"Ammannati succeeds in transmitting impulses essential for the elaboration of a very original Renaissance language"
Paolo Portoghesi, Gangemi, Roma, 2011, 91-111


Exponent of the Italian “Bella Maniera”, he was one of the most important sculptors, architects and essayists of his century, the 16th. He trained at Baccio Bandinelli’s workshop in Florence, starting in 1523 at the age of 12. The works of this first period have almost all been lost, among which a relief featuring God the Father and Angels for the Duomo in Pisa and a Leda for Guidobaldo II Della Rovere. The figures of  San Nazarius, David and Judith, the latter two resembling Apollo and Minerva, sculpted for the tomb of Jacopo Sannazaro in the church of Santa Maria del Parto in Mergellina (Naples), remain.

In Venice, he collaborated with Jacopo Sansovino in decorating the National Library of St. Mark’s by creating a Neptune. In 1544 became the protégé of Marco Mantua Benavides and sculpted a Hercules, a Jupiter and an Apollo for his palazzo in Padova. The works are still located there in their niches. In 1550 he moved to Rome, at the court of Julius III, for whom he created the sculpture decors of the Chapel of Antonio and Fabiano Del Monte in San Pietro in Montorio, with the allegories of Justice and Religion. He worked on several projects for the Pope and tried his hand at architecture, above all at Villa Giulia, overseeing the works of the Nymphaeum and of a portion of the villa’s second courtyard.

Upon the Pope’s death in 1555, he returned to Florence upon invitation by Giorgio Vasari and was received at the court of Cosimo I de’ Medici. Here, he was entrusted with creating a large fountain for the Salone dei Cinquecento at Palazzo Vecchio. The work, called “Juno”, was instead placed in the Park of Pratolino. The sculpture decoration is comprised of the allegorical figures of the Arno River, the Spring of Parnassus, Florence, Temperance, and the Earth, sculpted between 1555 and 1561 and just recently placed in the Bargello courtyard. In 1559, he participated in a contest for the creation of a fountain in Piazza della Signoria, winning it with his renowned Neptune in Carrara marble, inaugurated in 1577 and bitterly criticised by some of his contemporaries – who re-named it “Il Biancone” (the white giant). The composition is comprised of the colossal Neptune, Tritons at his feet, whose face resembles Cosimo I de’ Medici and is meant to recall Florence’s dominion over the sea. Around the octagonal fountain, the prancing horses of the god’s chariot and the mythical figures of Nereids, Scylla and Charybdis and other minor divinities.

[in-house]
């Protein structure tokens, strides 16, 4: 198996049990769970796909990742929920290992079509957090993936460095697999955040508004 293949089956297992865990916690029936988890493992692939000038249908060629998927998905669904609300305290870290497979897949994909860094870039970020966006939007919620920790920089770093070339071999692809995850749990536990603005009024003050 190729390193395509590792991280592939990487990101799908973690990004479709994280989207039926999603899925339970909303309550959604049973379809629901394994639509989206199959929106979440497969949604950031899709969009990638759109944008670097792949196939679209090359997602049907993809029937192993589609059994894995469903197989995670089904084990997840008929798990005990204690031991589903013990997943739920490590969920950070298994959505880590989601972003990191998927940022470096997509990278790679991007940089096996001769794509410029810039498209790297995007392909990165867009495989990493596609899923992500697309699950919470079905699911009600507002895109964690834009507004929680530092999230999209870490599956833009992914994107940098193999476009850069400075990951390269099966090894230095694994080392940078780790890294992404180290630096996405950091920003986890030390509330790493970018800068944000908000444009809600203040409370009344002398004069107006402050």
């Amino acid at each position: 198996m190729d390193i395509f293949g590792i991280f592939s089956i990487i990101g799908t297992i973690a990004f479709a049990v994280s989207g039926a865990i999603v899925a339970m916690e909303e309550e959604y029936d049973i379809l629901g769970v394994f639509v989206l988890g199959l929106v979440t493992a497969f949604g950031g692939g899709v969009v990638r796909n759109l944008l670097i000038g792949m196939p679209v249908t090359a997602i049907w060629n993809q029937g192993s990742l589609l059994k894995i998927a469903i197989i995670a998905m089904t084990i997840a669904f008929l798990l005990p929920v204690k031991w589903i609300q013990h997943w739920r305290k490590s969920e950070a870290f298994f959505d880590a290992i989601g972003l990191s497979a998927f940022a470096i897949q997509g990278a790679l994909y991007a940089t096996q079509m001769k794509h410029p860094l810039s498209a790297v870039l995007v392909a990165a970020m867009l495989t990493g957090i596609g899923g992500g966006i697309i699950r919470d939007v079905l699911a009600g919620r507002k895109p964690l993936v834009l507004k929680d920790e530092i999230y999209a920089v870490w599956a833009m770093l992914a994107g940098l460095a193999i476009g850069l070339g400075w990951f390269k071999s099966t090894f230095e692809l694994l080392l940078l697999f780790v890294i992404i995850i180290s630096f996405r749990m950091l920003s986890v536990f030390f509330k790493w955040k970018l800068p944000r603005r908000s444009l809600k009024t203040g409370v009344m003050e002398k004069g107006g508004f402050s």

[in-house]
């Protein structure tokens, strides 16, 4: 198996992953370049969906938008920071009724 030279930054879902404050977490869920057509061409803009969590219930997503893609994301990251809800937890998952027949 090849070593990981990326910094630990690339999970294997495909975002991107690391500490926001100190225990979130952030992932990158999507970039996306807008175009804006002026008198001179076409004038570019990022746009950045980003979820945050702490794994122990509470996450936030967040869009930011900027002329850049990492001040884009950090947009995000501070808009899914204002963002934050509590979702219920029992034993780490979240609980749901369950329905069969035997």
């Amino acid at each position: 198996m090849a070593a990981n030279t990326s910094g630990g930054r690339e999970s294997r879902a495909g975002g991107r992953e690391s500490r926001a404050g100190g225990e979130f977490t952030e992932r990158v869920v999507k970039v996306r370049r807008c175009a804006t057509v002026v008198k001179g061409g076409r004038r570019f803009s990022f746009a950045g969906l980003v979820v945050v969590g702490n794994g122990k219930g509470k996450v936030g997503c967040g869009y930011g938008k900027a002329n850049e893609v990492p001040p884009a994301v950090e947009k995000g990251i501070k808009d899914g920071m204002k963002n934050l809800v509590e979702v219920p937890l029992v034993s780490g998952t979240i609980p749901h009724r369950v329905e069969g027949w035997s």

Despite the critiques that invested this masterpiece of his, he continued sculpting, creating the decors for the Medici Villa in Castello, Florence, among which his famous Apennine. In 1563 he was designated a member of the “Academy and Company of the Arts”, strongly championed by Cosimo I. He concentrated on architecture in wide-ranging projects such as the expansion of Palazzo Pitti, between 1560 and 1577. In 1577 he began reconstruction work on Lucca’s Palazzo Ducale: in particular, he worked on the project for the Loggia, that today is a majestic gallery dominating Piazza Napoleone. On the ground floor is a central portal flanked by rustic bosses in Guamo stone, with different kinds of decorative elements on its sides. On the first floor, three Palladian windows alternated by arched windows. Inside, the bright open gallery with five Palladian windows overlaps with the corresponding five arched windows below. The brackets located between the arches are typical of the mannerist taste for fantastic, often monstrous, forms.

He worked on several other projects of important palazzos for the reigning family and for Florentine nobles. His is the project of the Medici Palazzo in Seravezza, built between 1560 and 1564, which gave a great spur for new quarrying activities. Until his death in 1592 due to an increasingly debilitating paralysis, he focused above all on his activity as architect.

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